What’s weird here is that I started my own list of good short books this very morning, as inspiration for a writing project. Here’s what I came up with (there’s a slight overlap):

All My Friends Are Going to be Strangers, Larry McMurtry

The Great Gatsby, F. Scott Fitzgerald

The Moviegoer, Walker Percy

Play It As It Lays, Joan Didion

The Crying of Lot 49, Thomas Pynchon

Mrs. Dalloway, Virginia Woolf

Speedboat, Renata Adler

Housekeeping, Marilynne Robinson


Lots of goodies in this BuzzFeed Books ”19 Short Novels for the Shortest Month of the Year" list, including Housekeeping and All the Living.

God bless you my dear Keats, don’t despair, collect incidents, study characters, read Shakespeare and trust in Providence.

Benjamin Haydon, found here

A fresh interview with Marilynne Robinson by one of her Iowa students, Thessaly LaForce. I read a few life-changing books in the undergraduate English program at SMU, and Housekeeping was one of them. Reread it this summer and it blew me away all over again. 

Here’s my latest piece, just published in Houston’s new city magazine, Houstonia. I like the name. I like the magazine. I love the city. It’s a profile of a classic Houston character, the formerly anonymous editor of Swamplot.com. Go read.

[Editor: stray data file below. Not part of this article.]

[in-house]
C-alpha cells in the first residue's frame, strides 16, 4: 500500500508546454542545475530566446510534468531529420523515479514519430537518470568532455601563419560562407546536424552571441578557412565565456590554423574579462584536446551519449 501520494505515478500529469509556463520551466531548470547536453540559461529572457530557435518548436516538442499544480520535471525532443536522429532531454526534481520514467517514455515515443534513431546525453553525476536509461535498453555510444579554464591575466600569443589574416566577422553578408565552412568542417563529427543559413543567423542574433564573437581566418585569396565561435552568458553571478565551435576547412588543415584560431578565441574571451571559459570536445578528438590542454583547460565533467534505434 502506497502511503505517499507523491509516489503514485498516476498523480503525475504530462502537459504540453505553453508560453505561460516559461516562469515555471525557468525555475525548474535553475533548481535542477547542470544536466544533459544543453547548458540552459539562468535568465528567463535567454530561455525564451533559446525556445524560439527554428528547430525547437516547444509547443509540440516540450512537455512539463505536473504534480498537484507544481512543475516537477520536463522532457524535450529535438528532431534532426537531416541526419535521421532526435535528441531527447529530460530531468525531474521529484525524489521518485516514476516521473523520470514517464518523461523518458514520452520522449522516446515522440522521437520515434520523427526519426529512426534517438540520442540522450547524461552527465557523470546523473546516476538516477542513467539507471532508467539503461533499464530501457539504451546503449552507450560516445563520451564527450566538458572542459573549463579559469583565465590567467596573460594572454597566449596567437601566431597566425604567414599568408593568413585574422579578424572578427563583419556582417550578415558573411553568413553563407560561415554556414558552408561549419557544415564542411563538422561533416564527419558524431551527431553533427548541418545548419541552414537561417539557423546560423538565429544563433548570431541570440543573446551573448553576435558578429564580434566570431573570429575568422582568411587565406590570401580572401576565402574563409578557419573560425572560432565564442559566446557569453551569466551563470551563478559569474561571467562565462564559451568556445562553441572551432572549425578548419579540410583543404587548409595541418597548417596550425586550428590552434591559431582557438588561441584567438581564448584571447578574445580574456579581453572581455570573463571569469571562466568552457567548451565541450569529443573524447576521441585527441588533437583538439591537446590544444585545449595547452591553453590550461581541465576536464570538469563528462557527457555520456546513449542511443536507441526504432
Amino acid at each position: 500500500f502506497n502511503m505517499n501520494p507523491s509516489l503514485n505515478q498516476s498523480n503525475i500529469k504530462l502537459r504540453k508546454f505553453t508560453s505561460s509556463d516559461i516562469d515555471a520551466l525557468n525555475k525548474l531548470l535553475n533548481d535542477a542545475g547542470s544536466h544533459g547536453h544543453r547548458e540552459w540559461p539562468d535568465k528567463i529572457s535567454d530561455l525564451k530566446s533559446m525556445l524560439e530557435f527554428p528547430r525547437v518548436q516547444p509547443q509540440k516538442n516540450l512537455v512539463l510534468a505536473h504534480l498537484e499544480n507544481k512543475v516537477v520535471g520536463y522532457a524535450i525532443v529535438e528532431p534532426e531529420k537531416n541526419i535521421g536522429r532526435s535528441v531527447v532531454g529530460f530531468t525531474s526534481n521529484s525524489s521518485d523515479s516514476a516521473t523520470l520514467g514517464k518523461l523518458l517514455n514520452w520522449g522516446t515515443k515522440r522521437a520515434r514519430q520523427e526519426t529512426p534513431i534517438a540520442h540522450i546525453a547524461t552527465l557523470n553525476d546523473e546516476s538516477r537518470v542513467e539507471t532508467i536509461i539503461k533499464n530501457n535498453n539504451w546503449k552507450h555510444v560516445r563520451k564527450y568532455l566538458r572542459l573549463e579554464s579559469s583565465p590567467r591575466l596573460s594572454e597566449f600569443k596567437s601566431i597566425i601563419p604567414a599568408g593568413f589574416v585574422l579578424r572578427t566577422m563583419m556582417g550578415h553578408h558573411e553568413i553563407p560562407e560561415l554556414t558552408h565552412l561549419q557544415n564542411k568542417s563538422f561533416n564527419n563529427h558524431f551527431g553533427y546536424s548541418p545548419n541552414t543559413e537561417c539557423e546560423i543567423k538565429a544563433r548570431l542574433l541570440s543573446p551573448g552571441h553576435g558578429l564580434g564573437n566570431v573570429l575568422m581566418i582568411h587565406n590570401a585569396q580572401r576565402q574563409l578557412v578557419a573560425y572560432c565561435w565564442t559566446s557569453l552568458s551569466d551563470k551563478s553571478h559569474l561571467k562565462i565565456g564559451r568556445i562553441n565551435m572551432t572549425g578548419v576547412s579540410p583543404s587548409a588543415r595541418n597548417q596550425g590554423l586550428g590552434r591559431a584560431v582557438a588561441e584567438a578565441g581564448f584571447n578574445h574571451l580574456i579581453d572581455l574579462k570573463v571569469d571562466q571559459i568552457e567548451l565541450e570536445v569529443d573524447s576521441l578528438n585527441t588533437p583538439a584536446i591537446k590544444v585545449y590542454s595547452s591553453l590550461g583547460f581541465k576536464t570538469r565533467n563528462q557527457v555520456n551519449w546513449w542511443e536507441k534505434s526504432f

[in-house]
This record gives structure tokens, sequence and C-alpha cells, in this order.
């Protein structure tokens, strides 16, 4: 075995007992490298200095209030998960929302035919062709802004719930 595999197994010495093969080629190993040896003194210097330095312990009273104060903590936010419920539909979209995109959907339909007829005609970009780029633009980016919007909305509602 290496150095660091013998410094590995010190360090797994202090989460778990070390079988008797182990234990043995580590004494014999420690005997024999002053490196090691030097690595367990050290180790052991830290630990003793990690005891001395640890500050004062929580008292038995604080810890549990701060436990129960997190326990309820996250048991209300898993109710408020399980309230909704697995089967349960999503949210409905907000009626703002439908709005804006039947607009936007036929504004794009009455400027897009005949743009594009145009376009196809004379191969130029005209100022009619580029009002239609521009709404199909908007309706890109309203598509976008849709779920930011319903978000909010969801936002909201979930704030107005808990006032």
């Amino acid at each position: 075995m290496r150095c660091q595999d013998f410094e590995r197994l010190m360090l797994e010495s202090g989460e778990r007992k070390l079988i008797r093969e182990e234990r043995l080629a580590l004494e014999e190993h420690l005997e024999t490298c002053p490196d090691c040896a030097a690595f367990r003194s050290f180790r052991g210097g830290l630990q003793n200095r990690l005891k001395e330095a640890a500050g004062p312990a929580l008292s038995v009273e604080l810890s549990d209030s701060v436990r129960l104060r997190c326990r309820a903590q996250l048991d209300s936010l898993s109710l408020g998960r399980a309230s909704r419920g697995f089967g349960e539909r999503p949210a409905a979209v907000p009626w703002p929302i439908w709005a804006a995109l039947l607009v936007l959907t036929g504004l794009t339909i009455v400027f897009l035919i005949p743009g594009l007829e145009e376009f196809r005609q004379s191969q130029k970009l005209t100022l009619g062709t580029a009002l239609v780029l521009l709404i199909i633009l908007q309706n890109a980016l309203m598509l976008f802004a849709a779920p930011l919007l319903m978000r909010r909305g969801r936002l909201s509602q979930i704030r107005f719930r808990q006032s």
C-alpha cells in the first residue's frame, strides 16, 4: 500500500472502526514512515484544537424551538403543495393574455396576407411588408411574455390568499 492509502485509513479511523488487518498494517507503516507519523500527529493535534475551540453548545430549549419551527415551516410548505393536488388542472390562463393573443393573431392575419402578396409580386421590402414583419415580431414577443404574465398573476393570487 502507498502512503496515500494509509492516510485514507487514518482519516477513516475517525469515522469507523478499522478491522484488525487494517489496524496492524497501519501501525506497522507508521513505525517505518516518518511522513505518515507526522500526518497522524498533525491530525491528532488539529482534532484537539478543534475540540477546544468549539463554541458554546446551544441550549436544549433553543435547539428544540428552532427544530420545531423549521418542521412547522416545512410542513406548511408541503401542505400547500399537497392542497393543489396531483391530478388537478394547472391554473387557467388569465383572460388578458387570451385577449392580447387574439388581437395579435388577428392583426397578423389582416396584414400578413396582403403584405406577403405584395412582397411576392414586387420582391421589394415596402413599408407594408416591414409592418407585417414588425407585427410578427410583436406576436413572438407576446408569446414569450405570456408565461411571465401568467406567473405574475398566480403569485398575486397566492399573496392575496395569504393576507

Sunday: Writer Rejected


‘My whole life has been one of rejection,’ America’s most successful cartoonist says. ‘Women. Dogs. Comic strips.’ A moment of silence while this curious information sinks in.


‘I’ve been reading F. Scott Fitzgerald’s short stories lately,’ he goes on. ‘I like them because everyone gets rejected. Ever read ‘The Rich Boy?’ He frequently puts his head in his hand and cries.’

Charles M. Schulz in a 1996 interview with The Washington Post.

Don’t Go Out to Lunch

I needed to hear a lot of these, especially the lunch one. 

Deborah Moggach’s rules for writing.

1. Don’t go out to lunch.

2. Don’t go online until lunch.

3. Don’t start writing your novel until you know your characters very, very well. What they’d do if they saw somebody shoplifting. What they were like at school. What shoes they wear. Spend days – weeks, months – being them until they thicken up and start to breathe. VS Pritchett said, “There’s no such thing as plot, only characters.” Once you know them well they’ll lead you into their stories. If you start too soon you won’t have a clue what they’re going to do and all is chaos.

4. However hopeless and inadequate you feel, leave that self behind. Psych yourself up until you’re confident that the world will be interested in what happens to your characters. Confidence is key.

5. Don’t “write”. “Writing” is about showing off, or imitating other writers. “Writing” mistakes solemnity for seriousness. Just write. Have courage, be truthful, be true to your characters.

More here.